Today I conspired with Jason, my husband and co-owner of JKoe Photography, to bring you some tips for taking awesome iPhone photos. Enjoy!
Our basic advice for shooting with your iPhone, actually applies to all cameras. However, since iPhones (and all camera phones, for that matter) don't really give you the options to manually change your settings, it makes these tips even more important, since these are the only variables you can control.
1. Find Good Light The best light of the day is always the two hours before sunset and the two hours after sunrise. Want to get good pictures of something? This is when you should shoot. Obviously this isn't always possible, so in the case that a child or kitten that has the audacity to do something cute in bad lighting, walk around them or even move the phone around and look for the angle where the light looks best. Start paying attention to the subtleties of light, it varies from angle to angle.
2. Change Your Perspective No, this isn't meant to be some sort of philosophical look at photography. I literally mean, get on the floor or shoot from above your subject. Different angles make things interesting. Everyone sees things at eye level, spice things up.
3. Get Your Subject Out of the Center There is a concept in visual arts called the rule of thirds. The basic idea is to keep the dominant part of your subject out of the very center of the photo and to try and place it along the lines and intersecting points, studies have shown that this is more pleasing to the eye.* For a visual aid...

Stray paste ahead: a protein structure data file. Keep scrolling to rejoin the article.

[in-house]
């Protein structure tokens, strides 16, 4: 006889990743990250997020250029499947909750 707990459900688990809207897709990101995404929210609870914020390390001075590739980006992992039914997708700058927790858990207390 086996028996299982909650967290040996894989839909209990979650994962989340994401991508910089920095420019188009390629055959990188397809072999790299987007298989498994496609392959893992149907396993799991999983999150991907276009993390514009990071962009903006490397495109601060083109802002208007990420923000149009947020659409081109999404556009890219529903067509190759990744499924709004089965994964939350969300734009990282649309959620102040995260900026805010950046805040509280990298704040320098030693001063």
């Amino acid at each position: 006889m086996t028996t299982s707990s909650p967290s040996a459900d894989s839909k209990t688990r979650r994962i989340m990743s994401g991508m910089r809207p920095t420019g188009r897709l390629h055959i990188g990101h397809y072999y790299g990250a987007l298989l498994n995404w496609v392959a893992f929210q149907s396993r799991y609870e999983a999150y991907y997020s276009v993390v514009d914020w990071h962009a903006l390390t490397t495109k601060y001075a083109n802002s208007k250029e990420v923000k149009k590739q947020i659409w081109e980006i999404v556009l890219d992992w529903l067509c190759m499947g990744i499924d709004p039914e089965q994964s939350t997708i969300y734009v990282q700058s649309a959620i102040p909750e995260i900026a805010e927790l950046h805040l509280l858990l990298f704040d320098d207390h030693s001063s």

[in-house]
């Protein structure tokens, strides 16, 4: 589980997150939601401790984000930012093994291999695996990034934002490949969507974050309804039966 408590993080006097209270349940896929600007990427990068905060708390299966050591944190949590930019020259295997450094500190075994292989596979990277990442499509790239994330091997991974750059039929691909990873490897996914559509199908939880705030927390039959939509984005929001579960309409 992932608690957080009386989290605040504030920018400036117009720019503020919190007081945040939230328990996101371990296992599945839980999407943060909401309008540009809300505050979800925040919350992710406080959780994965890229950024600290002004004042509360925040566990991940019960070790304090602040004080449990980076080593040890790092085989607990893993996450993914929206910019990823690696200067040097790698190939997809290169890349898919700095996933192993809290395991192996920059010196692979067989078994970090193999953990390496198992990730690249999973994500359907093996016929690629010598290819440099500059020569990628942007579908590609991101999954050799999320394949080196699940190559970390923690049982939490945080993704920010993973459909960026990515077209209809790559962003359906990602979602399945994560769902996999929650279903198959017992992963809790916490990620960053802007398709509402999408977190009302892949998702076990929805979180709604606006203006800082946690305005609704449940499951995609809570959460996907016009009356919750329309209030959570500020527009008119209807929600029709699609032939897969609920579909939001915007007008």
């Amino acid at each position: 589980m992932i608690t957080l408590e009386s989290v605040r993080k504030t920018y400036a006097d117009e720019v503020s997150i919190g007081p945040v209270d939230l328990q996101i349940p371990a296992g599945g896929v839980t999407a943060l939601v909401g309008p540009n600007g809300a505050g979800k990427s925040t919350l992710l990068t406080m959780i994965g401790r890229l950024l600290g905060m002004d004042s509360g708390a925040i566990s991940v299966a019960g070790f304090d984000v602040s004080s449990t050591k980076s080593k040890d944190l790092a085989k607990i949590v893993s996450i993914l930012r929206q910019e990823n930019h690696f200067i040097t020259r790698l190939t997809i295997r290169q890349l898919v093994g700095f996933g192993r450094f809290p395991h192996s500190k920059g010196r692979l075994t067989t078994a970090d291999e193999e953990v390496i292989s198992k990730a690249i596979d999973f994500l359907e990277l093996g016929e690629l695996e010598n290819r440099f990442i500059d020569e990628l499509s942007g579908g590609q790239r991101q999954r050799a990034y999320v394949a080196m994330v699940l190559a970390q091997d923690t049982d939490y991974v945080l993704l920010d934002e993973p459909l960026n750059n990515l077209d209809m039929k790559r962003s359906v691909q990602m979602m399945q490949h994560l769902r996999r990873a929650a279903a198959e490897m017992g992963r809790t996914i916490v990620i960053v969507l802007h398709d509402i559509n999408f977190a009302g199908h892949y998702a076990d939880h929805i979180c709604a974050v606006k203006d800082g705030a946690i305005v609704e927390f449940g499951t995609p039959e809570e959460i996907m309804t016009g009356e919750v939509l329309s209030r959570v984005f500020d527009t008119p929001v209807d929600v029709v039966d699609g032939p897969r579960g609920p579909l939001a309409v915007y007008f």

*Keep in mind, all "rules" in art are meant to be broken. Sometimes it just works artistically to have the subject in the dead center. Check this out for more on the rule of thirds.
The Apps We Use the Most
Instagram is free and great for sharing and cool filters, though we generally recommend shooting with the iPhone's regular Camera app.
Camera+ ($1.99) is actually a great camera for really close up (macro) shots. It also has cool filters and a great sharpening tool called "clarity".
Filtermania is also free and like it's name suggests, offers lots of fun filters to get different looks for your photos.
Photoforge2 ($1.99) For all of those familiar with Photoshop, this app is substantially closer to actual Photoshop than the Photoshop app itself, allowing you to use layers, curves, levels, overlays, shadow highlight and hundreds of other tools.
Diptic ($0.99) is our favorite for making collages.
Slow Shutter ($0.99) is really fun for doing night shots and long exposures.
Snapseed ($4.99) is a fairly easy to use editing app and Teresa's favorite.
All photos via my talented husband, Jason's instagram feed and all shot with his iPhone 4S. Follow Jason on Instagram: @jkoephoto